Syria: “Cessation of Hostilities”

February 29, 2016

On February 22, the United States and the Russian Federation, Co-Chairs of the International Syria Support Group (ISSG), issued the “Joint Statement on Cessation of Hostilities in Syria”. As a first reaction, even the most optimistic observers remained cautious. Pessimists were easier to find. Indeed, on the one hand this is a positive development, at least an effort to bring some but not yet enough specificity to the hitherto broadly expressed concept of a ceasefire. And, most importantly, this is the first time since the elimination of Syria’s chemical weapons that Russia and the US have a detailed agreement regarding the Syrian conflict. On the other hand, the complexity of the situation on the ground with nearly a hundred fighting groups, shifting alliances, lack of monitors are huge challenges. Some analysts believe that some groups would use this lull as an opportunity to regroup, rearm and get reorganized. One could say, therefore, that the Joint statement marks the beginning of what may prove to be a frustrating “ceasefire process” with many violations, ups and downs and with more than one devil in the details.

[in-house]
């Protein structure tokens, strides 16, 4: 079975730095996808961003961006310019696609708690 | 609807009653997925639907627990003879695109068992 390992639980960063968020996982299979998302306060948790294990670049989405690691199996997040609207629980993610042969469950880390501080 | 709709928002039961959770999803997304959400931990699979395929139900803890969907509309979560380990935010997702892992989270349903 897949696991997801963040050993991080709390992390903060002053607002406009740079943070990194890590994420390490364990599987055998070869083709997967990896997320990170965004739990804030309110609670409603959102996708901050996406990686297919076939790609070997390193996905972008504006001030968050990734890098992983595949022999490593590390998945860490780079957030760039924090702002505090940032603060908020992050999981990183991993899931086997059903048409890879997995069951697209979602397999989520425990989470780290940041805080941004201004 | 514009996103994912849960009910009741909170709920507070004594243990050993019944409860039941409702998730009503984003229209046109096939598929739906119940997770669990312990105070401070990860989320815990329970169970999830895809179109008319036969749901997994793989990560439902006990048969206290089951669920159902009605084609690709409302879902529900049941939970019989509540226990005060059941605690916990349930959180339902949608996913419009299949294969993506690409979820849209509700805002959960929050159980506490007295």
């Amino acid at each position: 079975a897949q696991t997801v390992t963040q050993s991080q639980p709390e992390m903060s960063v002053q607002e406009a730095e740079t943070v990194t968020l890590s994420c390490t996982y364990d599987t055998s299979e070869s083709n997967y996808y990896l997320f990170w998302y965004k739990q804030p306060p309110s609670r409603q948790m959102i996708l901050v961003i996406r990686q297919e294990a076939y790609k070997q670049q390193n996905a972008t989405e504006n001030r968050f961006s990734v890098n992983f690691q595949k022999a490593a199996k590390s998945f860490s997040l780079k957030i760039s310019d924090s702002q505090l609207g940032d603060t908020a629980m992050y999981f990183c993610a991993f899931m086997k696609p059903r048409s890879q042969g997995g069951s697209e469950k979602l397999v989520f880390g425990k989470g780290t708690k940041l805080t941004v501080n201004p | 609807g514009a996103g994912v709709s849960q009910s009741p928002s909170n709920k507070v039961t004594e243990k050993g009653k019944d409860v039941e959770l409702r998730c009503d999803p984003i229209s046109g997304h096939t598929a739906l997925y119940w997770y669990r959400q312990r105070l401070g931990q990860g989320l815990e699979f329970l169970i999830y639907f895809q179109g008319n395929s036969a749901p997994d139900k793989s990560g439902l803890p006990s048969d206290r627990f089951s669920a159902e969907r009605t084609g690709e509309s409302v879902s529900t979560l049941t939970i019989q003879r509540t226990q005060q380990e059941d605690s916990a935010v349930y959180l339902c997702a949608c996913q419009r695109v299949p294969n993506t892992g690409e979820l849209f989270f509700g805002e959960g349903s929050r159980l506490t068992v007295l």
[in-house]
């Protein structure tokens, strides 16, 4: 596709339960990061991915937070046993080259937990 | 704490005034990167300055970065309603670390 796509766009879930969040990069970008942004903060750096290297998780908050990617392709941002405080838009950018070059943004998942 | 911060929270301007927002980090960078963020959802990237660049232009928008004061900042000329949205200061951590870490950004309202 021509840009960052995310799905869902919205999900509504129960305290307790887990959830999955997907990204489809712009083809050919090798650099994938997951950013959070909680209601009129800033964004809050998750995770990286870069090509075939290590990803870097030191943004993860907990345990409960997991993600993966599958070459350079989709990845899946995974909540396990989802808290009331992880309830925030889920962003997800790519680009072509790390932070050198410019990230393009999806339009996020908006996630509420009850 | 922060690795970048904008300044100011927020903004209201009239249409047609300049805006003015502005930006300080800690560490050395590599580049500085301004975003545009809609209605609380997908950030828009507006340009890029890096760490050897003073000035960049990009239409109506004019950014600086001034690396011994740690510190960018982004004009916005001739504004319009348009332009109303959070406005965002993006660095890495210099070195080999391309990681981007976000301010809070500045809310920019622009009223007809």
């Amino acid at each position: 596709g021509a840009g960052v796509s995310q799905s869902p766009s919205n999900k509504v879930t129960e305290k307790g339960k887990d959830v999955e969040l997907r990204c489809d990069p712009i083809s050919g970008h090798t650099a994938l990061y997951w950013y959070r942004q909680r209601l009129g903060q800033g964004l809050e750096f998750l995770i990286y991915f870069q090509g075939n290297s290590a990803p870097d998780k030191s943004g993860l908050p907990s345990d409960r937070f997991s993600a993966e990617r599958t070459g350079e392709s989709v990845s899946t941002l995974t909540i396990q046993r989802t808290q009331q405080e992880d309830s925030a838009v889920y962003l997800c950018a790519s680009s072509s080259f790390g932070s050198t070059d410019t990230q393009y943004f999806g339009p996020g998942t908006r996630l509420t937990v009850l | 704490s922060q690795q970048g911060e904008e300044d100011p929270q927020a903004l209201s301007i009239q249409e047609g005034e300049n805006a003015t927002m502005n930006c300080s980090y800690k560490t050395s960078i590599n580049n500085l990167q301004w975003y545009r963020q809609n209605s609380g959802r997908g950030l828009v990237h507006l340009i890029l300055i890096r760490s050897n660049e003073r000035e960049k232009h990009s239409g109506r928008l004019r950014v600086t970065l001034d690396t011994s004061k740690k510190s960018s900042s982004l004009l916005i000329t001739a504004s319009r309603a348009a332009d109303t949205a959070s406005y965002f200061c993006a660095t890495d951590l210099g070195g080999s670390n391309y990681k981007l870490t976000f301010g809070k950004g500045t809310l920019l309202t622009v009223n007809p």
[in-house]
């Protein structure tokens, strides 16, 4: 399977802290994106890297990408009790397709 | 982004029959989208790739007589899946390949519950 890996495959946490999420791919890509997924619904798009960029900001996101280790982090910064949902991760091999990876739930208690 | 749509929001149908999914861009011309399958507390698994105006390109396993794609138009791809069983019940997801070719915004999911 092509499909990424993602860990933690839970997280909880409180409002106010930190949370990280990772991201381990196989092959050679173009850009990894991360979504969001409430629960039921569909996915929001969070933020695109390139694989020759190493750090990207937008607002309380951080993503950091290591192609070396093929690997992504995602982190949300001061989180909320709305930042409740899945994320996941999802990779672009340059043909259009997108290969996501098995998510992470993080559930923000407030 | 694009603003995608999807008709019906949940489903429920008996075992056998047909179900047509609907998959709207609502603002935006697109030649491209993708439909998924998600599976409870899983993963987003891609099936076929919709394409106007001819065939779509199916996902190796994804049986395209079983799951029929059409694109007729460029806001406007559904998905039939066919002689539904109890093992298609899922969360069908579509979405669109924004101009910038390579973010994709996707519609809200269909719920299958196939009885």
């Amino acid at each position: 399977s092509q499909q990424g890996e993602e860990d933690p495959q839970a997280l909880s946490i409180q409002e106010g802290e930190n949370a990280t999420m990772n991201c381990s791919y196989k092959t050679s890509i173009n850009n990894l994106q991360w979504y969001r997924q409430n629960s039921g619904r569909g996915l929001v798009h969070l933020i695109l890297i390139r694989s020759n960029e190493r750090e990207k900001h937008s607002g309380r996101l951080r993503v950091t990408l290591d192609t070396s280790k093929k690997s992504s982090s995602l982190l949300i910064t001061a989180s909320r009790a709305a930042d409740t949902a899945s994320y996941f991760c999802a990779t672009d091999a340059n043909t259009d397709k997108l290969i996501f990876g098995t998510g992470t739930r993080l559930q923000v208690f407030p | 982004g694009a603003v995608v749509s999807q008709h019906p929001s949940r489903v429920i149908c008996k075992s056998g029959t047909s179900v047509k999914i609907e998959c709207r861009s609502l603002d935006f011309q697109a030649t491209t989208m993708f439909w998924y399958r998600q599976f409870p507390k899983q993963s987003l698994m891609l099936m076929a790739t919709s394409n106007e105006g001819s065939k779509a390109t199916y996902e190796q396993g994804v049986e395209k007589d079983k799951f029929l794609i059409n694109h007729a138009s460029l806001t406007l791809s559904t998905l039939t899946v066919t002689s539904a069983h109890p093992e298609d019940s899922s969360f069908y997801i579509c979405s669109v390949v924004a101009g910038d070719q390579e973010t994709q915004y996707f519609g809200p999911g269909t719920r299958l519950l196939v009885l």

Following the adoption of the Joint Statement President the White House issued the “Readout of the President’s Call with President Vladimir Putin of Russia”. This was a short text which said that President Obama welcomed the understanding reached between the US and Russia and also emphasized the importance of the fulfilment by combined Russian-separatist forces in eastern Ukraine of their obligations under the Minsk agreements. President Putin’s special address was longer and more optimistic. He spoke of Russia’s American partners. But he also referred to many examples in recent history where one-sided actions not sanctioned by the UN, which favored short-term political or opportunistic interests, had led to dramatic results. He mentioned Somalia, Iraq, Libya, Yemen. In other words, the agreement on the cessation of hostilities did not prevent the two presidents from voicing their grievances.

Annexed to the Joint Statement was the “Terms For Cessation of Hostilities in Syria”. Both the Assad Government and the High Negotiation Council of the opposition confirmed their acceptance of these terms and the UNSC it through Resolution 2268. Russia and the US are now expected to delineate, with other members of the ISSG’s Ceasefire Task Force, the territory held by “Daesh, Jabhat al-Nusra” and other terrorist organizations designated by the UN Security Council” which are excluded from the cessation of hostilities. In the Joint Statement and its Annex this phrase was repeated six times.